20 years on from Harvey’s Beautiful Thing, which examined identity and sexuality, the author is returning to those themes in his exploration of two real-life events: the murder of Michael Causer in Liverpool in 2008, and case of Ruby Thomas, who was still a teenager when she was was found guilty of beating 62 year-old gay man, Ian Baynham, to death in 2010.
Harvey looks at the level of anger and hatred still directed at gay men and women in the UK – and the fear still affecting young people as they grapple with their sexuality.
The play will show at the Bluecoat in March before transferring to the Lowry.
Tomorrow I’ll Be Happy
7 – 9 March
Tel 0151 703 5324
Franny Conlin, Liverpool theatre’s very own Boy From The Blackstuff, turns his attention to the Dockers’ strike of the 90s in this new run of the acclaimed Wild Flowers.
Wild Flowers is a retrospective piece about a time when work and family were indivisible; when your job was your identity.
James discovers this when he crosses a picket line during the famous strike (think of Robbie Fowler’s CK t-shirt) and finds himself falling in with the wrong crowd, with the resulting fallout taking its toll on James and his family. Conlin’s play is signposted by 10 original songs peppered through the play, adapted from poems written about his own families’ lives.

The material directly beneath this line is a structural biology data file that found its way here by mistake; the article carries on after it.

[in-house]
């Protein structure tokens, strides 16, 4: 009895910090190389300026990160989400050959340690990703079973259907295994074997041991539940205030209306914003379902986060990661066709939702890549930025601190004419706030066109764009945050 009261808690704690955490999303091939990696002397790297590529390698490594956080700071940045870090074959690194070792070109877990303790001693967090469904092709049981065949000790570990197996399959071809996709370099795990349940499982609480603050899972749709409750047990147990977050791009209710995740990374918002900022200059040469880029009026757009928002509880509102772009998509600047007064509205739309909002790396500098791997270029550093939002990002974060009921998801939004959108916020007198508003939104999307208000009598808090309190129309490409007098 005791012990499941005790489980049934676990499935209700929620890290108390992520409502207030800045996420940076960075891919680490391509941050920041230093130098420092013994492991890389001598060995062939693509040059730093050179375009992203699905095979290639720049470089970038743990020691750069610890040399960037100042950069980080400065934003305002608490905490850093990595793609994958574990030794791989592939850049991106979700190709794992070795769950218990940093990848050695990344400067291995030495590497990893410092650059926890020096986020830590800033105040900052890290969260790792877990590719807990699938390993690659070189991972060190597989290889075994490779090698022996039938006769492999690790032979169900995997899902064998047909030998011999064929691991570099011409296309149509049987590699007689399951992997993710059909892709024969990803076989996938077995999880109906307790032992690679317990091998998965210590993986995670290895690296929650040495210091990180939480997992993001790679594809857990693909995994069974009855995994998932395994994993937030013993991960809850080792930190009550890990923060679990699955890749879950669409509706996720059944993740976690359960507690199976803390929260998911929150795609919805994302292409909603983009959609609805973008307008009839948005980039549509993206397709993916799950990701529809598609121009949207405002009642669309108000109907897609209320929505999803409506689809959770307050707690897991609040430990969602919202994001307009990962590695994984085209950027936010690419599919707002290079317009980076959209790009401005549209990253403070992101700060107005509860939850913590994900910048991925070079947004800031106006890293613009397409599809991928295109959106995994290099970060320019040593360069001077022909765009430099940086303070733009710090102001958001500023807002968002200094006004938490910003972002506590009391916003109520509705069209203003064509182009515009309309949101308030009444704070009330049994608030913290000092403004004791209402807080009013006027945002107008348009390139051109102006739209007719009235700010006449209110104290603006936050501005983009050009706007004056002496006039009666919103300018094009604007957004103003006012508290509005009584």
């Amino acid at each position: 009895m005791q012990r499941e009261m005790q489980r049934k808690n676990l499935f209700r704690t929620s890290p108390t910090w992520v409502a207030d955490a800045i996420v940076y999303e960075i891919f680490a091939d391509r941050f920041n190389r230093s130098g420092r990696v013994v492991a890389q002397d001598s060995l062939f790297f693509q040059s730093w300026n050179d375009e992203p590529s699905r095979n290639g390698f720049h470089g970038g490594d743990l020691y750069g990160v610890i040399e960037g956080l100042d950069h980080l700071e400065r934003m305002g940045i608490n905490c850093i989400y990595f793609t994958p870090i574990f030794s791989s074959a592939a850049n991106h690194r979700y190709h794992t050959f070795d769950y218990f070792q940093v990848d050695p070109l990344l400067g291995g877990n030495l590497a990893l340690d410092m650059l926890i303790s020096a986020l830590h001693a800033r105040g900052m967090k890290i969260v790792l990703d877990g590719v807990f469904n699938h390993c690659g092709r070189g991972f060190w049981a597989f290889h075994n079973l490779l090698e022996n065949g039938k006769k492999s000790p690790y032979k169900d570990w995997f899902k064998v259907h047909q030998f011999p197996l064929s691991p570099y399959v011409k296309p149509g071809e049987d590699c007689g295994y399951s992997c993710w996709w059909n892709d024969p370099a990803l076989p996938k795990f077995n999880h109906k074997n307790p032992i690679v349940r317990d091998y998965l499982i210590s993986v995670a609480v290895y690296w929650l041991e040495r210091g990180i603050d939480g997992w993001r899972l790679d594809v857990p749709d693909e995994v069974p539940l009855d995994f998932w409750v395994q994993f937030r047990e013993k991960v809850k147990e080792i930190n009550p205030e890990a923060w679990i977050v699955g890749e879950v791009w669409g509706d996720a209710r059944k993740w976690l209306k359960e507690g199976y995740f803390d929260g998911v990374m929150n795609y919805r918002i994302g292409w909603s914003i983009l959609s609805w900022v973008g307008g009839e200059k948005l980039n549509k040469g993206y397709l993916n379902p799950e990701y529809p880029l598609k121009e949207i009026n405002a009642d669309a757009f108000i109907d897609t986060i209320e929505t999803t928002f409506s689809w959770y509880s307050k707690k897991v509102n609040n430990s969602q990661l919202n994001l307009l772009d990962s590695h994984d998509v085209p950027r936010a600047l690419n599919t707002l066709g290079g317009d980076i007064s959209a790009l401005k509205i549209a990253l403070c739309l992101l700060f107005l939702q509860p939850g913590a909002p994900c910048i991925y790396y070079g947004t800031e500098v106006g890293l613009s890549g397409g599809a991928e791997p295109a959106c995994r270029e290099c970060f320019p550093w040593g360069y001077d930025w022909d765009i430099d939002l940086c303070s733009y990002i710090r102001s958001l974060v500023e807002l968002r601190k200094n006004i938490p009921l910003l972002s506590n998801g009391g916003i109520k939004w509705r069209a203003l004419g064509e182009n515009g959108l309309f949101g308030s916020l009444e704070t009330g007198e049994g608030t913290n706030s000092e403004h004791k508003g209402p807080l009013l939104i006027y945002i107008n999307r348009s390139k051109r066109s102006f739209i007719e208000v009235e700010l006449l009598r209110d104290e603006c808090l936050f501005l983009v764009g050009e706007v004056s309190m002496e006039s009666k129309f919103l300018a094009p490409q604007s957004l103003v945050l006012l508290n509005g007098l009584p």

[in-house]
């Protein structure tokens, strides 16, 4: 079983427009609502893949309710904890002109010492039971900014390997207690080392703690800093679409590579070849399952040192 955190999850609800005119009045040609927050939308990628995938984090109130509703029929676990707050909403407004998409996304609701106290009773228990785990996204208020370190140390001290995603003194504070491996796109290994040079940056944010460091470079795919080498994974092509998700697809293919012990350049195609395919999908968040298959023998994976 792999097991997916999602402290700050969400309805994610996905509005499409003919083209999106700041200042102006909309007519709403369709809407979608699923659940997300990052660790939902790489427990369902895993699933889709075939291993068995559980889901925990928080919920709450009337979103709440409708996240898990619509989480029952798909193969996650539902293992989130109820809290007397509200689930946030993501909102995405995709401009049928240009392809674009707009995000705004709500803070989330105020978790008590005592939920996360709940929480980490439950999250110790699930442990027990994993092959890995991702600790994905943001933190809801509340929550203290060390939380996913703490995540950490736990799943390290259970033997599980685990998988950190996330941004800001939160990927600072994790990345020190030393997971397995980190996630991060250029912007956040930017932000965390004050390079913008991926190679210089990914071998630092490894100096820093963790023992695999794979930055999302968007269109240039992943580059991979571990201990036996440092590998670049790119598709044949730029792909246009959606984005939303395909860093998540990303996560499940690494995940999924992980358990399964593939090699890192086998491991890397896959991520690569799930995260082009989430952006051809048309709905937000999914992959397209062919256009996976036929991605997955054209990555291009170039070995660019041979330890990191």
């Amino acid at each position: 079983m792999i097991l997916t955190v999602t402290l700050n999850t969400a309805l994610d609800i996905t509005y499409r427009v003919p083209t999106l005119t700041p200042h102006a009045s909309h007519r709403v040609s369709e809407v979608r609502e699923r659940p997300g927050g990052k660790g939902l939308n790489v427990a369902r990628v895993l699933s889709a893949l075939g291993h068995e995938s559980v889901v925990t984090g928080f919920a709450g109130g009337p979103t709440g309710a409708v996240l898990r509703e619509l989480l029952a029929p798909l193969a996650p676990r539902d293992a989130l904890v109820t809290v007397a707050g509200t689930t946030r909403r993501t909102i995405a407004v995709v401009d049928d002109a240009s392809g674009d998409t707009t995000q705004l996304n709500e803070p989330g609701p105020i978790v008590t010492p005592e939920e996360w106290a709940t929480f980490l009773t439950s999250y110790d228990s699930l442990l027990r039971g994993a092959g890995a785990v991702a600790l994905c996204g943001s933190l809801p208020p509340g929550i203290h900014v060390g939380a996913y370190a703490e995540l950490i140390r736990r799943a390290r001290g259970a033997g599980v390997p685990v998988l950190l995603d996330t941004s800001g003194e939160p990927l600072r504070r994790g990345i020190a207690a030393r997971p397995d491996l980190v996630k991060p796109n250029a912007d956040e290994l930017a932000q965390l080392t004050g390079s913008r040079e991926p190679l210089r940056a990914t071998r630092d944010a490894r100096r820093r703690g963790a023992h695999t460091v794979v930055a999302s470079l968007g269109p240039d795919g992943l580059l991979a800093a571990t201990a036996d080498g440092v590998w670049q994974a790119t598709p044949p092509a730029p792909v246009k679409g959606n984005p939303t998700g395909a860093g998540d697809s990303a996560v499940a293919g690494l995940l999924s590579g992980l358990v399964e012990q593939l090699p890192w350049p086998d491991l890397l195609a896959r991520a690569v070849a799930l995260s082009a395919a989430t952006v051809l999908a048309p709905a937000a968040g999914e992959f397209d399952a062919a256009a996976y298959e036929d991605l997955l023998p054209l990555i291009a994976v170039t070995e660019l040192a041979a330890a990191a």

The Epstein Theatre
The Sell A Door company started life in Liverpool a handful of years ago, the creation of graduates from the Liverpool Institute of Performing Arts. While they’ve since moved on they can frequently be seen around Liverpool’s theatres.
This latest production – launching the company’s new season – takes on the Bard, with A Midsummer Night’s Dream – the ageless comedy about love, fairies and Bottom.
It’s engaging stuff but hardly uncomplicated, so should pose a good test of the company’s mettle. Following lauded productions Twelfth Night and The Comedy of Errors from director Bryn Holding, we should be in safe hands.
A Midsummer Night’s Dream
Told by an Idiot has a brand new play that blurs reality and fiction, taking actor Edward Petherbridge’s stroke, as he was preparing to take the lead role in King Lear, as the starting point for the production.
The veteran actor found himself struggling to control his body, but in full command of the weighty text of the play – struck by the coincidences between his situation and Lear’s.
Petherbridge has trod the boards at the National Theatre and Royal Shakespeare Company and is a well-known television actor, while director Kathryn Hunter has also played the role and crafts a tale of fragility and resolve with humour and pathos.
My Perfect Mind
5 – 9 March
Chris McCabe’s take on memory, family, lost stories and Liverpool can be seen at the Bluecoat later this month. The night will also include performances from the multi-talented Rebecca Sharp (of Whale Song and A Soldier’s Tale fame), Dinesh Allirajah and Andrew McMillan.
Mudflats, it celebrates lost stories and forgotten voices, exploring where history, language and memory meet across generations for one Liverpool family against the backdrop of an ever-changing city.
Top image by Brian Roberts